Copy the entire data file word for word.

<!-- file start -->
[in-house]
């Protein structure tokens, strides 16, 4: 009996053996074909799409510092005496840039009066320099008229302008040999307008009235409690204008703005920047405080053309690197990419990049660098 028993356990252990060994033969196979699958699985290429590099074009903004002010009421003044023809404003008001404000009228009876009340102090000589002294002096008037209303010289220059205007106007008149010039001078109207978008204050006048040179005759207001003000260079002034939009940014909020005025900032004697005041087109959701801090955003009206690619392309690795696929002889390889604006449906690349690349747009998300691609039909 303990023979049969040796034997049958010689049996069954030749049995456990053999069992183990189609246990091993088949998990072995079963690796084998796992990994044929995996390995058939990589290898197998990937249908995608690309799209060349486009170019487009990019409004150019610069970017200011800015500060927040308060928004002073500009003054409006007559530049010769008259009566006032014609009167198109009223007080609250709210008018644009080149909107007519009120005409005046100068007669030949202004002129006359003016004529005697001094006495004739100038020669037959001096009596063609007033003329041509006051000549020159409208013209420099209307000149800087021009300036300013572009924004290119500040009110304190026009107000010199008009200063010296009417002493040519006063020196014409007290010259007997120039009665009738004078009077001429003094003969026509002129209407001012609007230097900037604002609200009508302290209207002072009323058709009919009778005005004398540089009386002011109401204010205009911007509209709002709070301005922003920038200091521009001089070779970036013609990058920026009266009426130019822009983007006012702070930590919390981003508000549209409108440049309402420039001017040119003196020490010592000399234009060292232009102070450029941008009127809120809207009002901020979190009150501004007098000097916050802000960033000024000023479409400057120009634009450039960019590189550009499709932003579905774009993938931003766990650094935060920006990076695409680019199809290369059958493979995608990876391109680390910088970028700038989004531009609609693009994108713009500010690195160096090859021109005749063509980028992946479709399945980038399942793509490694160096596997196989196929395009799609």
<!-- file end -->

[in-house]
């Protein structure tokens, strides 16, 4: 009996053996074909799409510092005496840039009066320099008229302008040999307008009235409690204008703005920047405080053309690197990419990049660098 028993356990252990060994033969196979699958699985290429590099074009903004002010009421003044023809404003008001404000009228009876009340102090000589002294002096008037209303010289220059205007106007008149010039001078109207978008204050006048040179005759207001003000260079002034939009940014909020005025900032004697005041087109959701801090955003009206690619392309690795696929002889390889604006449906690349690349747009998300691609039909 303990023979049969040796034997049958010689049996069954030749049995456990053999069992183990189609246990091993088949998990072995079963690796084998796992990994044929995996390995058939990589290898197998990937249908995608690309799209060349486009170019487009990019409004150019610069970017200011800015500060927040308060928004002073500009003054409006007559530049010769008259009566006032014609009167198109009223007080609250709210008018644009080149909107007519009120005409005046100068007669030949202004002129006359003016004529005697001094006495004739100038020669037959001096009596063609007033003329041509006051000549020159409208013209420099209307000149800087021009300036300013572009924004290119500040009110304190026009107000010199008009200063010296009417002493040519006063020196014409007290010259007997120039009665009738004078009077001429003094003969026509002129209407001012609007230097900037604002609200009508302290209207002072009323058709009919009778005005004398540089009386002011109401204010205009911007509209709002709070301005922003920038200091521009001089070779970036013609990058920026009266009426130019822009983007006012702070930590919390981003508000549209409108440049309402420039001017040119003196020490010592000399234009060292232009102070450029941008009127809120809207009002901020979190009150501004007098000097916050802000960033000024000023479409400057120009634009450039960019590189550009499709932003579905774009993938931003766990650094935060920006990076695409680019199809290369059958493979995608990876391109680390910088970028700038989004531009609609693009994108713009500010690195160096090859021109005749063509980028992946479709399945980038399942793509490694160096596997196989196929395009799609």